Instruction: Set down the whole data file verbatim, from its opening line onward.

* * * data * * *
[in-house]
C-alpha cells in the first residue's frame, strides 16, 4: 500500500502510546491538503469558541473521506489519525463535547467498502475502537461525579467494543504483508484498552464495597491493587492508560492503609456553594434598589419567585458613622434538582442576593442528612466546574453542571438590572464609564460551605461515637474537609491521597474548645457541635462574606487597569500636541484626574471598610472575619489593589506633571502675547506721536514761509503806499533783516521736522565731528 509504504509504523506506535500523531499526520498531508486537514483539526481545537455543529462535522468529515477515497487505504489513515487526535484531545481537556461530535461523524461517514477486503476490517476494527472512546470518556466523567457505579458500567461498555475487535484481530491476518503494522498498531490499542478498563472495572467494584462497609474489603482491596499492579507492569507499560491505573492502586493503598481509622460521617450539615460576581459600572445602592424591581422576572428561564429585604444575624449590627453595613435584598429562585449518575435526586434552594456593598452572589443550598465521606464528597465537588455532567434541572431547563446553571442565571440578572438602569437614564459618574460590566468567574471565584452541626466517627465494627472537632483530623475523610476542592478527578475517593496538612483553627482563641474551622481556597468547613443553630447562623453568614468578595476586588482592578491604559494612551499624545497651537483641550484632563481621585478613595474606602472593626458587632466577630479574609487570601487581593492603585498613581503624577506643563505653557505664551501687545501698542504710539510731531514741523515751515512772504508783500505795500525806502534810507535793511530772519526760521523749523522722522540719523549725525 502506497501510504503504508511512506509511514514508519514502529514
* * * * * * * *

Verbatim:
[in-house]
C-alpha cells in the first residue's frame, strides 16, 4: 500500500502510546491538503469558541473521506489519525463535547467498502475502537461525579467494543504483508484498552464495597491493587492508560492503609456553594434598589419567585458613622434538582442576593442528612466546574453542571438590572464609564460551605461515637474537609491521597474548645457541635462574606487597569500636541484626574471598610472575619489593589506633571502675547506721536514761509503806499533783516521736522565731528 509504504509504523506506535500523531499526520498531508486537514483539526481545537455543529462535522468529515477515497487505504489513515487526535484531545481537556461530535461523524461517514477486503476490517476494527472512546470518556466523567457505579458500567461498555475487535484481530491476518503494522498498531490499542478498563472495572467494584462497609474489603482491596499492579507492569507499560491505573492502586493503598481509622460521617450539615460576581459600572445602592424591581422576572428561564429585604444575624449590627453595613435584598429562585449518575435526586434552594456593598452572589443550598465521606464528597465537588455532567434541572431547563446553571442565571440578572438602569437614564459618574460590566468567574471565584452541626466517627465494627472537632483530623475523610476542592478527578475517593496538612483553627482563641474551622481556597468547613443553630447562623453568614468578595476586588482592578491604559494612551499624545497651537483641550484632563481621585478613595474606602472593626458587632466577630479574609487570601487581593492603585498613581503624577506643563505653557505664551501687545501698542504710539510731531514741523515751515512772504508783500505795500525806502534810507535793511530772519526760521523749523522722522540719523549725525 502506497501510504503504508511512506509511514514508519514502529514